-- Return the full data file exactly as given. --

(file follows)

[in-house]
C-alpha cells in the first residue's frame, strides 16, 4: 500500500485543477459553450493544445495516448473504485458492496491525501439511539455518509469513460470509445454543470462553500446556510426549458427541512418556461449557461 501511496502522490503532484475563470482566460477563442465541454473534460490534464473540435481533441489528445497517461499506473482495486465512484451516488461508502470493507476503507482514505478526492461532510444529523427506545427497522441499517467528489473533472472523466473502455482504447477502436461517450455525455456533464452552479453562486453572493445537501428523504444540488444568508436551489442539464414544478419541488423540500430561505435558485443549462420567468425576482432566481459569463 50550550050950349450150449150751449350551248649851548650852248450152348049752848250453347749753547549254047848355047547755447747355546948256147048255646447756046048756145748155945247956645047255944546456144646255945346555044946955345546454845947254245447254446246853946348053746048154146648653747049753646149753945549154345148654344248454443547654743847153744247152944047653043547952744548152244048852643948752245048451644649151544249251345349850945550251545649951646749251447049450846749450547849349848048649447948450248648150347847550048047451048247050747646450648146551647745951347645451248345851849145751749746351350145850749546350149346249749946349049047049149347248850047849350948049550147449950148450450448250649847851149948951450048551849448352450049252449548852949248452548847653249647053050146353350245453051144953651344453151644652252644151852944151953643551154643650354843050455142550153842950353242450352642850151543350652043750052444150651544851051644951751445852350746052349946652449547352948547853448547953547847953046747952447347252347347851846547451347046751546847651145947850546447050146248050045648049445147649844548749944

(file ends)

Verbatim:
[in-house]
C-alpha cells in the first residue's frame, strides 16, 4: 500500500485543477459553450493544445495516448473504485458492496491525501439511539455518509469513460470509445454543470462553500446556510426549458427541512418556461449557461 501511496502522490503532484475563470482566460477563442465541454473534460490534464473540435481533441489528445497517461499506473482495486465512484451516488461508502470493507476503507482514505478526492461532510444529523427506545427497522441499517467528489473533472472523466473502455482504447477502436461517450455525455456533464452552479453562486453572493445537501428523504444540488444568508436551489442539464414544478419541488423540500430561505435558485443549462420567468425576482432566481459569463 50550550050950349450150449150751449350551248649851548650852248450152348049752848250453347749753547549254047848355047547755447747355546948256147048255646447756046048756145748155945247956645047255944546456144646255945346555044946955345546454845947254245447254446246853946348053746048154146648653747049753646149753945549154345148654344248454443547654743847153744247152944047653043547952744548152244048852643948752245048451644649151544249251345349850945550251545649951646749251447049450846749450547849349848048649447948450248648150347847550048047451048247050747646450648146551647745951347645451248345851849145751749746351350145850749546350149346249749946349049047049149347248850047849350948049550147449950148450450448250649847851149948951450048551849448352450049252449548852949248452548847653249647053050146353350245453051144953651344453151644652252644151852944151953643551154643650354843050455142550153842950353242450352642850151543350652043750052444150651544851051644951751445852350746052349946652449547352948547853448547953547847953046747952447347252347347851846547451347046751546847651145947850546447050146248050045648049445147649844548749944